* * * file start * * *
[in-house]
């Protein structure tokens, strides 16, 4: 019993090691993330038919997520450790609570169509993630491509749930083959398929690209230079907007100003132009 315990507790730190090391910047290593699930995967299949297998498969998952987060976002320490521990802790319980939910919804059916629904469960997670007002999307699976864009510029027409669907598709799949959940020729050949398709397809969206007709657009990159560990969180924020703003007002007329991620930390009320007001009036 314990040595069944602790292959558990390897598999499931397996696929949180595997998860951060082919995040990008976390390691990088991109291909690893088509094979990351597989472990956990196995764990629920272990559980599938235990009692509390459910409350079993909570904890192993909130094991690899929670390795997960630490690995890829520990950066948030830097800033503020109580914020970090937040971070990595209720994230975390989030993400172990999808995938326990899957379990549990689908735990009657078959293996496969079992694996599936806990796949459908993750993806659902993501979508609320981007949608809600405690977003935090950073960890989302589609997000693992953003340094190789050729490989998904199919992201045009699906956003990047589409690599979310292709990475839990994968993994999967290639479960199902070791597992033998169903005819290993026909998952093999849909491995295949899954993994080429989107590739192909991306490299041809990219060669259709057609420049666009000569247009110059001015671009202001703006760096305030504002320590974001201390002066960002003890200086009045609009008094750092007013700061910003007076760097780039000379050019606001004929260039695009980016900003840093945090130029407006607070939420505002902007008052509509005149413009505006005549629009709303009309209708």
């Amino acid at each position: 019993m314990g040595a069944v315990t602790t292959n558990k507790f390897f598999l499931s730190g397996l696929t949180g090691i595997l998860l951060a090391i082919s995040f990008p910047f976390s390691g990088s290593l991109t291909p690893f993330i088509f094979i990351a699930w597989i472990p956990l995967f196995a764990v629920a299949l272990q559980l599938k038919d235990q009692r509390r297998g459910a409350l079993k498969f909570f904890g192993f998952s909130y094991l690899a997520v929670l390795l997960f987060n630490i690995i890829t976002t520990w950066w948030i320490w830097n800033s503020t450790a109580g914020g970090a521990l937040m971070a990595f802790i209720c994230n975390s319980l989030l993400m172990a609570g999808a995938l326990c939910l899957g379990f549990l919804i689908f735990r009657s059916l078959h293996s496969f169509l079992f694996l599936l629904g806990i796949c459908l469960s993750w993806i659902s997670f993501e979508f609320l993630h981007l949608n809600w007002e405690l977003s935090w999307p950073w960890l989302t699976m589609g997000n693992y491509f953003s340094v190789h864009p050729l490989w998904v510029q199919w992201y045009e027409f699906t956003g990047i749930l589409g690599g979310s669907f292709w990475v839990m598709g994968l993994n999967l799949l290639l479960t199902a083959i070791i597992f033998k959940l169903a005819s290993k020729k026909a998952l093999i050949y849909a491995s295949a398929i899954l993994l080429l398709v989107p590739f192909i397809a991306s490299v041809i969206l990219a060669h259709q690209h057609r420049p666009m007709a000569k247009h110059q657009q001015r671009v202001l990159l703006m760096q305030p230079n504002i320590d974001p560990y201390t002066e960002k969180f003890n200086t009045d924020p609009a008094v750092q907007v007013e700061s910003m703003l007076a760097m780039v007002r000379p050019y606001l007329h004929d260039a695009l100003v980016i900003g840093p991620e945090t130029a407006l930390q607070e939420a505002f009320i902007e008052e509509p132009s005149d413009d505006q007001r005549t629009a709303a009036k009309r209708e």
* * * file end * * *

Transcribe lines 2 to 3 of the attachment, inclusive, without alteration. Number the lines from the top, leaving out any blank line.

């Protein structure tokens, strides 16, 4: 019993090691993330038919997520450790609570169509993630491509749930083959398929690209230079907007100003132009 315990507790730190090391910047290593699930995967299949297998498969998952987060976002320490521990802790319980939910919804059916629904469960997670007002999307699976864009510029027409669907598709799949959940020729050949398709397809969206007709657009990159560990969180924020703003007002007329991620930390009320007001009036 314990040595069944602790292959558990390897598999499931397996696929949180595997998860951060082919995040990008976390390691990088991109291909690893088509094979990351597989472990956990196995764990629920272990559980599938235990009692509390459910409350079993909570904890192993909130094991690899929670390795997960630490690995890829520990950066948030830097800033503020109580914020970090937040971070990595209720994230975390989030993400172990999808995938326990899957379990549990689908735990009657078959293996496969079992694996599936806990796949459908993750993806659902993501979508609320981007949608809600405690977003935090950073960890989302589609997000693992953003340094190789050729490989998904199919992201045009699906956003990047589409690599979310292709990475839990994968993994999967290639479960199902070791597992033998169903005819290993026909998952093999849909491995295949899954993994080429989107590739192909991306490299041809990219060669259709057609420049666009000569247009110059001015671009202001703006760096305030504002320590974001201390002066960002003890200086009045609009008094750092007013700061910003007076760097780039000379050019606001004929260039695009980016900003840093945090130029407006607070939420505002902007008052509509005149413009505006005549629009709303009309209708």
């Amino acid at each position: 019993m314990g040595a069944v315990t602790t292959n558990k507790f390897f598999l499931s730190g397996l696929t949180g090691i595997l998860l951060a090391i082919s995040f990008p910047f976390s390691g990088s290593l991109t291909p690893f993330i088509f094979i990351a699930w597989i472990p956990l995967f196995a764990v629920a299949l272990q559980l599938k038919d235990q009692r509390r297998g459910a409350l079993k498969f909570f904890g192993f998952s909130y094991l690899a997520v929670l390795l997960f987060n630490i690995i890829t976002t520990w950066w948030i320490w830097n800033s503020t450790a109580g914020g970090a521990l937040m971070a990595f802790i209720c994230n975390s319980l989030l993400m172990a609570g999808a995938l326990c939910l899957g379990f549990l919804i689908f735990r009657s059916l078959h293996s496969f169509l079992f694996l599936l629904g806990i796949c459908l469960s993750w993806i659902s997670f993501e979508f609320l993630h981007l949608n809600w007002e405690l977003s935090w999307p950073w960890l989302t699976m589609g997000n693992y491509f953003s340094v190789h864009p050729l490989w998904v510029q199919w992201y045009e027409f699906t956003g990047i749930l589409g690599g979310s669907f292709w990475v839990m598709g994968l993994n999967l799949l290639l479960t199902a083959i070791i597992f033998k959940l169903a005819s290993k020729k026909a998952l093999i050949y849909a491995s295949a398929i899954l993994l080429l398709v989107p590739f192909i397809a991306s490299v041809i969206l990219a060669h259709q690209h057609r420049p666009m007709a000569k247009h110059q657009q001015r671009v202001l990159l703006m760096q305030p230079n504002i320590d974001p560990y201390t002066e960002k969180f003890n200086t009045d924020p609009a008094v750092q907007v007013e700061s910003m703003l007076a760097m780039v007002r000379p050019y606001l007329h004929d260039a695009l100003v980016i900003g840093p991620e945090t130029a407006l930390q607070e939420a505002f009320i902007e008052e509509p132009s005149d413009d505006q007001r005549t629009a709303a009036k009309r209708e």